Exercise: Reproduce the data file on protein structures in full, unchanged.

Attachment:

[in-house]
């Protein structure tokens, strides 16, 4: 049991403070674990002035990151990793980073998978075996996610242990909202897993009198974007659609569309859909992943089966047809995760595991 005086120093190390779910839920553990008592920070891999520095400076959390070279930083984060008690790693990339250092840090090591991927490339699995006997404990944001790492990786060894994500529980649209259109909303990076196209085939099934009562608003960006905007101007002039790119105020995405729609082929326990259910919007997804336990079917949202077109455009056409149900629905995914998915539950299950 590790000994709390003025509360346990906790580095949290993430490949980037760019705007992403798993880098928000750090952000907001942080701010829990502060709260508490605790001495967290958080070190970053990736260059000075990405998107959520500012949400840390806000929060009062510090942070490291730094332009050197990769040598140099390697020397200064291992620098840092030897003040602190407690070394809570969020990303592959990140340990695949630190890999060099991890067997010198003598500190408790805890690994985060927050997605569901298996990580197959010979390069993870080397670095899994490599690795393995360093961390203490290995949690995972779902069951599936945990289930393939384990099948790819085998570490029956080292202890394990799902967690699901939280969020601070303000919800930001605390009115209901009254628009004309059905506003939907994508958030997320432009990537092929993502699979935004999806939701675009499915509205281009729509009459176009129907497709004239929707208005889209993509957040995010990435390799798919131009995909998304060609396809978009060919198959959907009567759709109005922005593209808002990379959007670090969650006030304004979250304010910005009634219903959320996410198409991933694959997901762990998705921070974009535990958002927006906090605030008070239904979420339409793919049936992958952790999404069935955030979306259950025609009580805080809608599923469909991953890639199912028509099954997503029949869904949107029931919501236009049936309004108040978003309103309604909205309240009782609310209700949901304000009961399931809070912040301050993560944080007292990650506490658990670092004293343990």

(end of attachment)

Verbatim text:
[in-house]
């Protein structure tokens, strides 16, 4: 049991403070674990002035990151990793980073998978075996996610242990909202897993009198974007659609569309859909992943089966047809995760595991 005086120093190390779910839920553990008592920070891999520095400076959390070279930083984060008690790693990339250092840090090591991927490339699995006997404990944001790492990786060894994500529980649209259109909303990076196209085939099934009562608003960006905007101007002039790119105020995405729609082929326990259910919007997804336990079917949202077109455009056409149900629905995914998915539950299950 590790000994709390003025509360346990906790580095949290993430490949980037760019705007992403798993880098928000750090952000907001942080701010829990502060709260508490605790001495967290958080070190970053990736260059000075990405998107959520500012949400840390806000929060009062510090942070490291730094332009050197990769040598140099390697020397200064291992620098840092030897003040602190407690070394809570969020990303592959990140340990695949630190890999060099991890067997010198003598500190408790805890690994985060927050997605569901298996990580197959010979390069993870080397670095899994490599690795393995360093961390203490290995949690995972779902069951599936945990289930393939384990099948790819085998570490029956080292202890394990799902967690699901939280969020601070303000919800930001605390009115209901009254628009004309059905506003939907994508958030997320432009990537092929993502699979935004999806939701675009499915509205281009729509009459176009129907497709004239929707208005889209993509957040995010990435390799798919131009995909998304060609396809978009060919198959959907009567759709109005922005593209808002990379959007670090969650006030304004979250304010910005009634219903959320996410198409991933694959997901762990998705921070974009535990958002927006906090605030008070239904979420339409793919049936992958952790999404069935955030979306259950025609009580805080809608599923469909991953890639199912028509099954997503029949869904949107029931919501236009049936309004108040978003309103309604909205309240009782609310209700949901304000009961399931809070912040301050993560944080007292990650506490658990670092004293343990």